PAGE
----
It's not just a low bar – it's actually no bar

It's not just a low bar – it's actually no bar

It's not just a low bar – it's actually no bar

In the state of Washington, the bar exam will no longer be required to become a licensed attorney – a decision that's being viewed as a mixed bag.

That "alternative pathway" to practice law there stems from a recent ruling by the Washington Supreme Court – the same court that in 2020 created the Bar Licensure Task Force to look at and discuss alternative ways to becoming a licensed attorney in The Evergreen State. "The justification for this is equity," says Todd Myers with Washington Policy Center.

"[They contend] that what they call 'traditionally marginalized communities' don't have the ability to pass the bar exam that others do," Myers continues. "… They would not say [they're] lowering the standards, although they did actually lower the score required to pass the traditional bar exam, but [that] they essentially are giving other options. That's their argument."

But Myers sees it as a dangerous step toward "the soft bigotry of low expectations."

"Which is that you treat some people as if they're not capable," he defines. "I don't think that's smart. I think it's wrong."

Meanwhile, Myers suggests government licensing in a particular profession isn't necessarily a good way to determine who is and is not qualified.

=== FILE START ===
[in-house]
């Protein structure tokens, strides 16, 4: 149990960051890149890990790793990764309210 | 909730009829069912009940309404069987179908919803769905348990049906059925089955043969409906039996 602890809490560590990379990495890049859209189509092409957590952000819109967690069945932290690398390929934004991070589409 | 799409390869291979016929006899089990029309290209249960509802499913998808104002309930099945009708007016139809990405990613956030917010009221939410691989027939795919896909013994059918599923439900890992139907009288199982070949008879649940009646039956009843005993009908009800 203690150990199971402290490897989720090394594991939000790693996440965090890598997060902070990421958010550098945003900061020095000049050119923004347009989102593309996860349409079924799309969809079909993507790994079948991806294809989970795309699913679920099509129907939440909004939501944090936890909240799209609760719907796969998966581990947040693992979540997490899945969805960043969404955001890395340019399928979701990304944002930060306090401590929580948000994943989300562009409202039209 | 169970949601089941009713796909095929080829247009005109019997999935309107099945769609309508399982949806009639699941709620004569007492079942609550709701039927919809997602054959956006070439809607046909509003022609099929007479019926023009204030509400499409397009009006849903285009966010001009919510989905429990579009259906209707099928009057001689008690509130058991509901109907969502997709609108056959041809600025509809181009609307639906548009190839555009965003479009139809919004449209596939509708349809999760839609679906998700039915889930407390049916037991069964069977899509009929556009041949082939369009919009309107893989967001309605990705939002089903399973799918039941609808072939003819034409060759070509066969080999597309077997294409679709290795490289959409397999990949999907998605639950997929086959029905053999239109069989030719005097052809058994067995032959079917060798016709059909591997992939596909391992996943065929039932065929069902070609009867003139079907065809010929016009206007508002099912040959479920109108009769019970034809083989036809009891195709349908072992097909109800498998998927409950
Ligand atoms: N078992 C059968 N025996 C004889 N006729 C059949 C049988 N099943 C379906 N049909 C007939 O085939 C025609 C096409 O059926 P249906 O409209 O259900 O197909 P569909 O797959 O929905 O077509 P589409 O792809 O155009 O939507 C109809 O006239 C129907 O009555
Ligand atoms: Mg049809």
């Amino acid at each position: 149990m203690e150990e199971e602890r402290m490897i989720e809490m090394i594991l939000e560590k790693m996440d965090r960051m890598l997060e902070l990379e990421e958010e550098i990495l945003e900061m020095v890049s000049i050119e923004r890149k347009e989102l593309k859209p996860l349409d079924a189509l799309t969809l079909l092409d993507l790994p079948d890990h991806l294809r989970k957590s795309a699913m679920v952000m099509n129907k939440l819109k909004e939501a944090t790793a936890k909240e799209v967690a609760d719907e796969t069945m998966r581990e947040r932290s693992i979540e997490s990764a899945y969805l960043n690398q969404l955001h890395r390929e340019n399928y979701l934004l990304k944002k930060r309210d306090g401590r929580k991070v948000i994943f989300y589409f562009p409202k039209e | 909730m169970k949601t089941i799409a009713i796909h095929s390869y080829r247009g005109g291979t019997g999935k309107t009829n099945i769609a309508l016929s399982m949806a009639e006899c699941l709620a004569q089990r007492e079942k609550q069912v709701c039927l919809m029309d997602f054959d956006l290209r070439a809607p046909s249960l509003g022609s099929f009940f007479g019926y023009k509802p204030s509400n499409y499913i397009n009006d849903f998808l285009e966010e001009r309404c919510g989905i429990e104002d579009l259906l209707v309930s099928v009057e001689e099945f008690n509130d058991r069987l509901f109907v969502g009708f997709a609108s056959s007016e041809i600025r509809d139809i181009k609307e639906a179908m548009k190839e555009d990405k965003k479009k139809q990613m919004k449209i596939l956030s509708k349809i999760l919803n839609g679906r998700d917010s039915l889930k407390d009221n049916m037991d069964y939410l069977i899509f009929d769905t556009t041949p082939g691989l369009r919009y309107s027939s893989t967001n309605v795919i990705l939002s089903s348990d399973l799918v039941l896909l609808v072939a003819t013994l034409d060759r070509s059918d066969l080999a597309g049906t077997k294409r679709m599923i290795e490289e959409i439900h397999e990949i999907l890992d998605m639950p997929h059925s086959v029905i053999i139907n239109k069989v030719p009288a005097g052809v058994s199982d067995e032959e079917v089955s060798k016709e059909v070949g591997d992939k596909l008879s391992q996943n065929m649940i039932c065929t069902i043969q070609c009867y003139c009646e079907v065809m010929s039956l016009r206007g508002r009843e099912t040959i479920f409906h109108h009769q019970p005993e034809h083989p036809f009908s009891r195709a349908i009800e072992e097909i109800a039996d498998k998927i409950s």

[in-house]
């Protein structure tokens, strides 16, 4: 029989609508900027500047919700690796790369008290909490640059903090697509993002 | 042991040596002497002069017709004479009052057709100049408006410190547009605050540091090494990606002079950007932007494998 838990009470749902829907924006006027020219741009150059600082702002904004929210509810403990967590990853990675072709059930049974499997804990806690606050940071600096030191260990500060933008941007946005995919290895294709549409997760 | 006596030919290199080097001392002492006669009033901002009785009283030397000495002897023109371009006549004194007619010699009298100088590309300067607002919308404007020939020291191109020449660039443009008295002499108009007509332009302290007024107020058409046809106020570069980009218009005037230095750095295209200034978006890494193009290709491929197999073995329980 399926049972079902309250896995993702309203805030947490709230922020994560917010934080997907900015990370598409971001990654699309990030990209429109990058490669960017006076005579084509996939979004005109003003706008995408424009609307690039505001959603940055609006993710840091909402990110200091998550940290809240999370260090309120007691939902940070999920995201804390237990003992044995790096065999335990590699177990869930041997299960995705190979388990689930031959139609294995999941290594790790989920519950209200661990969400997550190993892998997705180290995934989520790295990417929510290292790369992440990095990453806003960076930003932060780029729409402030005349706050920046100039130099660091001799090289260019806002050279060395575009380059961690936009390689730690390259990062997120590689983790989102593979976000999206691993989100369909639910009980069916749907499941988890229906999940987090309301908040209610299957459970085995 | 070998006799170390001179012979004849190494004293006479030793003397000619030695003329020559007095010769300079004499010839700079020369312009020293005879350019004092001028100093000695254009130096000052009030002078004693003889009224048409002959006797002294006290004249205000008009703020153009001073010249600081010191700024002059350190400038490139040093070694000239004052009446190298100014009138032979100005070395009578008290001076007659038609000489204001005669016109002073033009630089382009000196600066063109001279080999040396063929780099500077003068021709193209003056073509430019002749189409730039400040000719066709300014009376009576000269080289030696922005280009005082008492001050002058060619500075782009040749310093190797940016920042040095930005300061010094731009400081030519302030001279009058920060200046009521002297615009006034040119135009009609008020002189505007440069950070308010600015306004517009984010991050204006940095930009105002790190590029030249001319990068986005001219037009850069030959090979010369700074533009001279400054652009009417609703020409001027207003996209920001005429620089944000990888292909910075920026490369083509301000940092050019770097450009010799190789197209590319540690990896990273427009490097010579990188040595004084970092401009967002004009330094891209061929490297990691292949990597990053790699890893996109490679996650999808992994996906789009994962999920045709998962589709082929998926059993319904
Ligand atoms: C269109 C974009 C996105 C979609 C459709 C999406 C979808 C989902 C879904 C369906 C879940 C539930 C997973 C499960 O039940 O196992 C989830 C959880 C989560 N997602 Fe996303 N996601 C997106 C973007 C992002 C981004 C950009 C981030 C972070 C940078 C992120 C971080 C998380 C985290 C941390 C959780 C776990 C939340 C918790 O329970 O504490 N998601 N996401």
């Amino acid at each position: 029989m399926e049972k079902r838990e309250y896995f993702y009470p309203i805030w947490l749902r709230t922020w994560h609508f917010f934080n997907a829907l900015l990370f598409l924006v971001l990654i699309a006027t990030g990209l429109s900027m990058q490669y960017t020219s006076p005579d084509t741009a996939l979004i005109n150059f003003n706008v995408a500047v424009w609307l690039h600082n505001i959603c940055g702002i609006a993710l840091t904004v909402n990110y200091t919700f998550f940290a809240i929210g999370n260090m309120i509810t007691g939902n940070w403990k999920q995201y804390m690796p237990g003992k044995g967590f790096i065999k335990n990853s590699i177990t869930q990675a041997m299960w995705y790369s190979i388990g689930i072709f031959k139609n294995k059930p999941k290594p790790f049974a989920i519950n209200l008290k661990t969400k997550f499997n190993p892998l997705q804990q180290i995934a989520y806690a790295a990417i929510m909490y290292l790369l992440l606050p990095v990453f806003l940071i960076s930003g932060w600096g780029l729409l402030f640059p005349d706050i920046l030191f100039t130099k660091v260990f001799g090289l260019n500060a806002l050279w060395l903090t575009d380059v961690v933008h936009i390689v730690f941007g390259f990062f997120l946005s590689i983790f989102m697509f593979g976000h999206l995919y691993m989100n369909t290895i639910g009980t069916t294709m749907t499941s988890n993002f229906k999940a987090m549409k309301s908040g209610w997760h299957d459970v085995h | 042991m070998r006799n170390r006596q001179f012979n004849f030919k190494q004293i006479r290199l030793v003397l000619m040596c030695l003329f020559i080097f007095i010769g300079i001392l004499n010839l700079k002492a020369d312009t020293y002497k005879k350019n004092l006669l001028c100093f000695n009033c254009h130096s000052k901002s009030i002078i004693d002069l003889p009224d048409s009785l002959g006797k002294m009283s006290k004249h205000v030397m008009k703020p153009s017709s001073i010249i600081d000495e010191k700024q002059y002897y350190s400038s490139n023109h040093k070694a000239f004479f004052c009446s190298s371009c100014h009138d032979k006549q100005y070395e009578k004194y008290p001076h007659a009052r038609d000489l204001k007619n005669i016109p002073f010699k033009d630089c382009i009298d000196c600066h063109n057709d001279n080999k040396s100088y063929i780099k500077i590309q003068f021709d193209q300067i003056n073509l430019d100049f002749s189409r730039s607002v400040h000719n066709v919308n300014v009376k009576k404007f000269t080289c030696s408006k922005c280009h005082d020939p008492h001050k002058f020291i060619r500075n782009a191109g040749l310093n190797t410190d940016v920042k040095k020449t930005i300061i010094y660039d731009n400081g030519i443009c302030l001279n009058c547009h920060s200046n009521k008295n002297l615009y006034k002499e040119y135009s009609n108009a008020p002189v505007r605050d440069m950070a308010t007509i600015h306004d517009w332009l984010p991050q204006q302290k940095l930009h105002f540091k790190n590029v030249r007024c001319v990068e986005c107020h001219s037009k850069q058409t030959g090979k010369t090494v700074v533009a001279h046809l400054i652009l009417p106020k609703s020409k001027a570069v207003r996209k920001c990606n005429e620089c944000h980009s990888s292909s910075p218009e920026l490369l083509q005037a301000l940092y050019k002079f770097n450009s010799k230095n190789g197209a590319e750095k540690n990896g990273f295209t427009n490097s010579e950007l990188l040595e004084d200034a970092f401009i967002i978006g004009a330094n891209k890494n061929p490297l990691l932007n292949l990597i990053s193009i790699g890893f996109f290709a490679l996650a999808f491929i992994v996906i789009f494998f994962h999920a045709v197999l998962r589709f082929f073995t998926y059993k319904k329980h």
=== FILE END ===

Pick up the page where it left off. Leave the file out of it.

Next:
Myers, Todd (Washington Policy Ctr) Myers

"… The purpose [actually] is to create a shortage in that industry, so that those who do get in can charge higher prices," he warns. "And actually, the Supreme Court in its research about why they were doing this found that the bar exam was not necessarily a good guarantor of a quality lawyer; and they also pointed to the fact that they believe, at least, that there is a shortage of lawyers."

Opinions vary on whether there is a shortage of lawyers, but excessive licensing is a concern – and for Myers, at least, so is true equity.

"What we should do is reduce these licensing barriers [for everybody], not just for lawyers, who … can get some of the most powerful people in the state, deans of law schools and Supreme Court justices, to advocate for them," he notes. "But [should also do it] for working-class folks who have to go through very rigorous licensing requirements and often it gets so that they can't get a job. We need to lower licensing requirements for them too.

"So … if we truly care about equity and quality and giving everybody a shot, it should not just be lawyers who get the benefit of this."

One way to become a lawyer in Washington now involves an apprenticeship program for law school graduates who work six months under an attorney. That graduate apprentice would then be required to submit a portfolio to the State Bar for review.

A second option involves approximately 12 credits from coursework along with 500 hours of legal work experience. A portfolio would also need to be submitted for review.